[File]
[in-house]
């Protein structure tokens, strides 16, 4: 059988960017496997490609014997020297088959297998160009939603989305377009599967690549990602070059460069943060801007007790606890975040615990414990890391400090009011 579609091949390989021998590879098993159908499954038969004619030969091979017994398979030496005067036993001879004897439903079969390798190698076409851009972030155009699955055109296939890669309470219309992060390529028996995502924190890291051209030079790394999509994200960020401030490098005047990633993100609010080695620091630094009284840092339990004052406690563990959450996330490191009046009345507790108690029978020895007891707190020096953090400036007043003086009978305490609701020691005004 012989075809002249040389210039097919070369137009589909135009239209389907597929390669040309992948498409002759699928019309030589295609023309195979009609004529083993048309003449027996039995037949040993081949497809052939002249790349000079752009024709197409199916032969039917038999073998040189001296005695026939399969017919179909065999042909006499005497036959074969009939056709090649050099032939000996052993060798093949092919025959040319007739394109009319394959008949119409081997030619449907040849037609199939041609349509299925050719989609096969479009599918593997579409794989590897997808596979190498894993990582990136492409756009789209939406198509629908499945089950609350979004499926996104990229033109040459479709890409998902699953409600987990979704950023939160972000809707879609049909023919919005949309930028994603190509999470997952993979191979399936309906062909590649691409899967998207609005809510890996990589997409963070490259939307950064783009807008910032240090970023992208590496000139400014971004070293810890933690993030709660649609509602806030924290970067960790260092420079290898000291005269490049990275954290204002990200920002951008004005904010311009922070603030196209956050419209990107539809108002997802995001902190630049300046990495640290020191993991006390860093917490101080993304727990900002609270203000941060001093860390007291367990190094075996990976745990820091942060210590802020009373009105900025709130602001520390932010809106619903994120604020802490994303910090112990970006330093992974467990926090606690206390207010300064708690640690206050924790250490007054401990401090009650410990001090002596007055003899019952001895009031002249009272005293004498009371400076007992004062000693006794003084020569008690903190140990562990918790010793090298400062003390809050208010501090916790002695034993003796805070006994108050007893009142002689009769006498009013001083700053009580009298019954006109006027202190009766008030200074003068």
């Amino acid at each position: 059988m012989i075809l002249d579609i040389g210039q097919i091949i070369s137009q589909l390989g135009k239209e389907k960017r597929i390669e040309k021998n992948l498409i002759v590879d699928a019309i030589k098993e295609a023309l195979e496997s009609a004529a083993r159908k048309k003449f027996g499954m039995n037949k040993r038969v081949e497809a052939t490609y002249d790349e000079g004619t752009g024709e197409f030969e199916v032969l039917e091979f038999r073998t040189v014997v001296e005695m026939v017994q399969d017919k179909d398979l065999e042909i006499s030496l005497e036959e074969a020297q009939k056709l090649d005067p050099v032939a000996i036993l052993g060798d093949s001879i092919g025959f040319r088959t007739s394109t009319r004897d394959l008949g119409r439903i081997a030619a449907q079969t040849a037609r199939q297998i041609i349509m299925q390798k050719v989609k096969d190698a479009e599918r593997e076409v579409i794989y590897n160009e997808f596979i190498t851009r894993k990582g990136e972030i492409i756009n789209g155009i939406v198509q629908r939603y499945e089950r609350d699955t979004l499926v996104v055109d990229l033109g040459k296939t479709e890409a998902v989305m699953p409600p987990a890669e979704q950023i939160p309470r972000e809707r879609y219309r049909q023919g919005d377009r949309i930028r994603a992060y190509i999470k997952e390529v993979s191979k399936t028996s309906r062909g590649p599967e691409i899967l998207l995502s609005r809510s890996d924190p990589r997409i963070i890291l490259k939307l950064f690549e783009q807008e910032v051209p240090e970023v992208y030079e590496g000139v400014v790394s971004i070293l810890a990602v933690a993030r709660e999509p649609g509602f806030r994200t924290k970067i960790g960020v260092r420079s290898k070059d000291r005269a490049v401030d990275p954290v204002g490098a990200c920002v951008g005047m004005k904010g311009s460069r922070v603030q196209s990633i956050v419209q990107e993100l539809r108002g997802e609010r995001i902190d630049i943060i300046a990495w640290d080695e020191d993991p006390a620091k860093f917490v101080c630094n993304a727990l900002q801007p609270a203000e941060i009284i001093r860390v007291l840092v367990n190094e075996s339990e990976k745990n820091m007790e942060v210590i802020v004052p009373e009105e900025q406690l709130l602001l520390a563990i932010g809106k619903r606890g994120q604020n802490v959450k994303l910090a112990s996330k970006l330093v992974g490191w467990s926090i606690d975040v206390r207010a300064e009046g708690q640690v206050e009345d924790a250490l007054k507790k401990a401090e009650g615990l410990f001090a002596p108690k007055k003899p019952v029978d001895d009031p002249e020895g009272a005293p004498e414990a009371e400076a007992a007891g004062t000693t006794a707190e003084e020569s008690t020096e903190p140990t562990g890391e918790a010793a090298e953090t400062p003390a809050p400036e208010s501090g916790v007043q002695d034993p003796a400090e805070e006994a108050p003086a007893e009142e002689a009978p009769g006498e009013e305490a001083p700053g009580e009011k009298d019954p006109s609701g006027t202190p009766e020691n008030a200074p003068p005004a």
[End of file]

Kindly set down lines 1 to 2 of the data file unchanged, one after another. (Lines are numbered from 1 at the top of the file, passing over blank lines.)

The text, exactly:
[in-house]
């Protein structure tokens, strides 16, 4: 059988960017496997490609014997020297088959297998160009939603989305377009599967690549990602070059460069943060801007007790606890975040615990414990890391400090009011 579609091949390989021998590879098993159908499954038969004619030969091979017994398979030496005067036993001879004897439903079969390798190698076409851009972030155009699955055109296939890669309470219309992060390529028996995502924190890291051209030079790394999509994200960020401030490098005047990633993100609010080695620091630094009284840092339990004052406690563990959450996330490191009046009345507790108690029978020895007891707190020096953090400036007043003086009978305490609701020691005004 012989075809002249040389210039097919070369137009589909135009239209389907597929390669040309992948498409002759699928019309030589295609023309195979009609004529083993048309003449027996039995037949040993081949497809052939002249790349000079752009024709197409199916032969039917038999073998040189001296005695026939399969017919179909065999042909006499005497036959074969009939056709090649050099032939000996052993060798093949092919025959040319007739394109009319394959008949119409081997030619449907040849037609199939041609349509299925050719989609096969479009599918593997579409794989590897997808596979190498894993990582990136492409756009789209939406198509629908499945089950609350979004499926996104990229033109040459479709890409998902699953409600987990979704950023939160972000809707879609049909023919919005949309930028994603190509999470997952993979191979399936309906062909590649691409899967998207609005809510890996990589997409963070490259939307950064783009807008910032240090970023992208590496000139400014971004070293810890933690993030709660649609509602806030924290970067960790260092420079290898000291005269490049990275954290204002990200920002951008004005904010311009922070603030196209956050419209990107539809108002997802995001902190630049300046990495640290020191993991006390860093917490101080993304727990900002609270203000941060001093860390007291367990190094075996990976745990820091942060210590802020009373009105900025709130602001520390932010809106619903994120604020802490994303910090112990970006330093992974467990926090606690206390207010300064708690640690206050924790250490007054401990401090009650410990001090002596007055003899019952001895009031002249009272005293004498009371400076007992004062000693006794003084020569008690903190140990562990918790010793090298400062003390809050208010501090916790002695034993003796805070006994108050007893009142002689009769006498009013001083700053009580009298019954006109006027202190009766008030200074003068």